New lottery regulation gambles with the future of Grahamstown arts festival

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This emerged in a letter the Legal Resources Centre (LRC) sent to the Department of Trade and Industry (DTI) on behalf of an informal coalition of non-government organisations.

Regulation 14 prevents beneficiaries from applying for funding for a year after receiving their last grant‚ which the LRC says could result in funding droughts of up to 24 months.

The SA Sports Confederation and Olympic Committee (Sascoc) raised the same concern recently‚ warning its operations could be severely hampered.

With the average waiting period between applications and payment of final tranches at between nine and 12 months‚ the LRC warned the new 12-month waiting period could extend that to 24 months.

“This will have a debilitating effect on our clients … Many NPOs will have to suspend their operations or close altogether‚” the LRC said in the letter to DTI‚ adding the National Arts Festival “may have to be cancelled or drastically curtailed”.

The NAF was unable to get lottery funding for this year’s festival‚ which runs from June 29 to July 9‚ having received its final funding tranche in October last year.

NAF CEO Tony Lankester said the shortfall for 2017 had been made up by provincial government.

“Economic impact studies indicate that the festival contributes R377-million to the GDP of the province and R94-million to the GDP of Grahamstown.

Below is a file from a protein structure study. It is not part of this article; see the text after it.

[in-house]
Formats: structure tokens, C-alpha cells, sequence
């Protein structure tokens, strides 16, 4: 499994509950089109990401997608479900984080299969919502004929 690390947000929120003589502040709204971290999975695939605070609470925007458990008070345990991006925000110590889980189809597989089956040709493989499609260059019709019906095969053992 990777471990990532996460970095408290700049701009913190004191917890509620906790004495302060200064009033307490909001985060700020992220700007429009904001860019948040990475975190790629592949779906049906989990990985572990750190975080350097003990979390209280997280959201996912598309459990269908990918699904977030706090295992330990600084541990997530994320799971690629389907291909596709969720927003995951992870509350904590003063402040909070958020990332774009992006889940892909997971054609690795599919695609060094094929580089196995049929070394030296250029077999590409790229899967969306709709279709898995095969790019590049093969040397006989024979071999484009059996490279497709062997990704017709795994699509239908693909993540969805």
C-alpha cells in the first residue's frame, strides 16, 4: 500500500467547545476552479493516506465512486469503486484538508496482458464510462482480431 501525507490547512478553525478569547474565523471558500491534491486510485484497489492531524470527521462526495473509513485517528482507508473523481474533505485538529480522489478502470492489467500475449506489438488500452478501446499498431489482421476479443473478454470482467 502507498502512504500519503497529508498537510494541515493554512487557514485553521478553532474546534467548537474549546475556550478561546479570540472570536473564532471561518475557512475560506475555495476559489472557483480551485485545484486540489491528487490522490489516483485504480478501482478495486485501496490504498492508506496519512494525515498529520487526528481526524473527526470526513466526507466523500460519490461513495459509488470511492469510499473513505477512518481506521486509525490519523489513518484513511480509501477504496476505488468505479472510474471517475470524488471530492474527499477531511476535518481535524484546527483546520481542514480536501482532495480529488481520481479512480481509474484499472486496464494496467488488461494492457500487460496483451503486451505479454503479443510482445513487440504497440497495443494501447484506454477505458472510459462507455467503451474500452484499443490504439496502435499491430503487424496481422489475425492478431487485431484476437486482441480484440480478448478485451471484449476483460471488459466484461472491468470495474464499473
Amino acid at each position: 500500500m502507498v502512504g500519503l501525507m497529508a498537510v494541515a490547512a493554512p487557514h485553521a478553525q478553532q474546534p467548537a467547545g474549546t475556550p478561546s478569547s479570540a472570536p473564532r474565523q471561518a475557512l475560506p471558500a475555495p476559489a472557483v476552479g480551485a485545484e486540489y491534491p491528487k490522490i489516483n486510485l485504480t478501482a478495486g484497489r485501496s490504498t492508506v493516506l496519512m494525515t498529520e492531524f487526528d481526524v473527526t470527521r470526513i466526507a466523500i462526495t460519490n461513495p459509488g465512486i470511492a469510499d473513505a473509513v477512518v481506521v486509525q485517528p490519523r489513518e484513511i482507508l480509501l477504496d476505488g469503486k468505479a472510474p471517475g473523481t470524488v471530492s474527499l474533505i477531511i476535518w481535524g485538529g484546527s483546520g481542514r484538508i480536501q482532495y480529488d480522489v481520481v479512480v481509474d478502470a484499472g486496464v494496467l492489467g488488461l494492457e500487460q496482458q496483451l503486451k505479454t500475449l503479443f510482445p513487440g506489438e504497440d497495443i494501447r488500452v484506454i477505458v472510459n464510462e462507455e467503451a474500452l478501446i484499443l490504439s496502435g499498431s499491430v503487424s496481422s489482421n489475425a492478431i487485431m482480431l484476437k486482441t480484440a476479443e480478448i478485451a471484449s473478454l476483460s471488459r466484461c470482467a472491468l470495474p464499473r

“With that in mind‚ we were able to make a case to the Eastern Cape provincial government‚ which agreed to assist so that the festival can go ahead as planned in 2017.”

But the LRC said there was no guarantee for next year‚ even with lottery funding.

“The NAF can only apply for funding again in October 2017 and if it takes nine months to approve the application and pay the funds to the NAF‚ it is likely that the 2018 festival will … be severely underfunded.”

The LRC said other clients affected were the Raphael Centre‚ which assists people with HIV/Aids through various services to the point that the virus is undetectable‚ and Joza‚ which provides disadvantaged high school pupils with free tuition.

The LRC believes Regulation 14 was a response to stop organisations from making several applications for small grants‚ which carry less stringent financial reporting requirements.

It recommended other ways of wording the regulation that would not eliminate the possibility of annual payments for beneficiaries.

The LRC’s Cameron McConnachie said they were still awaiting a response from DTI to its letter‚ sent more than six months ago.

Questions sent by The Times to the DTI were forwarded to the National Lotteries Commission (NLC)‚ which confirmed Regulation 14 had been widely flagged and was being looked at‚ among other regulations.

“There are suggestions on the table (on this and other issues) and they will be taken through proper processes through the DTI for consideration‚” the NLC said.

“It is true in the NLC’s interaction with its beneficiaries‚ issues are raised around the clause and many other clauses‚ hence the response by the commission by drafting a broad discussion paper on this matter and others as possible matters needing further clarity‚ rewording and/or amendments.”

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